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Nakhon Ratchasima at a glance
Nakhon Ratchasima, generally known as "Khorat", is Thailand's largest province situated on sprawling northeast plateau. Located
approximately 260 kilometers northeast of Bangkok, the city itself serves as the gateway to the lower northeastern region.
Covering an area of 25,494 square kilometers that is mainly plateaus and mountainous terrain, Khorat has fascinating traditions, charming hospitality, splendid
natural scenery and awesome historical sites.
Some of the main attractions in
Khorat are Khmer ruins. Scattered around the province, these products of ancient wisdom shines through time. One of the Thailand's
finest Khmer ruins can be seen here next to Mon and Lao sites. In addition, Khorat has an abundance of natural attractions in its
forests, hills, wildlife and waterfalls that are easily accessible in locations such as Khao Yai National Park.
Apart from the famous statue of Khun Ying Mo, Khorat is most well known for silk weaving (in Pak Thong Chai) and a variety of top-notch quality
handicrafts such as clay pottery products of Dan Kwian.
Geographically, Nakhon Ratchasima borders on Chiyaphum and Khon Kaen Provinces in the north, Buriram Province in the east,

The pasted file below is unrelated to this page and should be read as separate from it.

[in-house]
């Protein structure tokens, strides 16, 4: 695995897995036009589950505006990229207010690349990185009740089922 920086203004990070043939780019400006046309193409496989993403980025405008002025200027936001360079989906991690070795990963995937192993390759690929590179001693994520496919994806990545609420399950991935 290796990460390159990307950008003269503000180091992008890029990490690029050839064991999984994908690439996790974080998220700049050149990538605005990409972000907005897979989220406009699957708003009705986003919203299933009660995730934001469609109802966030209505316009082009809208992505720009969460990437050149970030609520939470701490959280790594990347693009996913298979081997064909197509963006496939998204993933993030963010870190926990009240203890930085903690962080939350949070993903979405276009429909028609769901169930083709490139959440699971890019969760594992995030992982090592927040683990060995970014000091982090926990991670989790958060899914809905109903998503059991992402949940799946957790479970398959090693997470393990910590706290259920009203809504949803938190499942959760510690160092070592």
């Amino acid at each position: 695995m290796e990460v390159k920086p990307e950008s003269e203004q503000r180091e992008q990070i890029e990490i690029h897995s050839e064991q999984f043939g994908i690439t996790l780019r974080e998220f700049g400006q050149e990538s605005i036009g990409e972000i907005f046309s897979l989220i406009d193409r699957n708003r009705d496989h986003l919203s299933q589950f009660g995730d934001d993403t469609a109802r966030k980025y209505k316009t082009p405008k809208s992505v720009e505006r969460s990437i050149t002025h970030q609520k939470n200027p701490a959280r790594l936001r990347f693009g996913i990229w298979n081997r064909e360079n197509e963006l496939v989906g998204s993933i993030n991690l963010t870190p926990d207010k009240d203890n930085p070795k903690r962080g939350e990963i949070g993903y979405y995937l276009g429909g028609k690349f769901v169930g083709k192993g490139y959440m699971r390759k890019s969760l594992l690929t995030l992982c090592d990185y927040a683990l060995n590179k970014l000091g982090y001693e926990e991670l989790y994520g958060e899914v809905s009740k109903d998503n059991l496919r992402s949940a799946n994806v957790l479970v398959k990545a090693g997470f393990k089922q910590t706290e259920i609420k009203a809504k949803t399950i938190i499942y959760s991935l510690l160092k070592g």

Chiyaphum and Saraburi Provinces in the west and Nakhon Nayok and Prachin Buri Provinces in the south.
Khorat is also the largest northeastern province. Inhabitants of the province are mainly engaged in agricultural activities that
include farming of rice and other crops such as sugar cane, tapioca, corn, jute, peanuts, sesame and fruits. There are more than 100 savings and
agricultural cooperatives in the province, 35 irrigation projects and 7,122 industrial factories. Most of the factories are rice mills, tapioca
product manufacturers, and industrial factories.
Khorat's most popular annual event is the Thao Suranari
Festival, a celebration of Thao Suranari's victory over the Lao. It's held from late March to early April and features parades.
Khorat used to be the site of several ancient prehistoric
communities. Little is known about the early history of Khorat, except that it used to be part of a kingdom called Sri Janas (Si Janat) an empire
that extended its power to the entire Khorat Plateau.
Initially the predominant cultural influence in the city was
that of the Dvaravati culture, however, it was later replaced by the Khmer culture. The prehistoric site of Ban Prasat is an evidence of
this occurrence while traces of both the Dvaravati and Khmer cultures are scattered throughout the province, particularly at Amphur Sung
Noen and Amphur Phimai.
Once an administrative and cultural center, Khorat's role today remains unchanged
as it is currently the main transportation, industrial and economic hub of the Northeast.
With acknowledgement & thanks to the Tourism Authority Of Thailand
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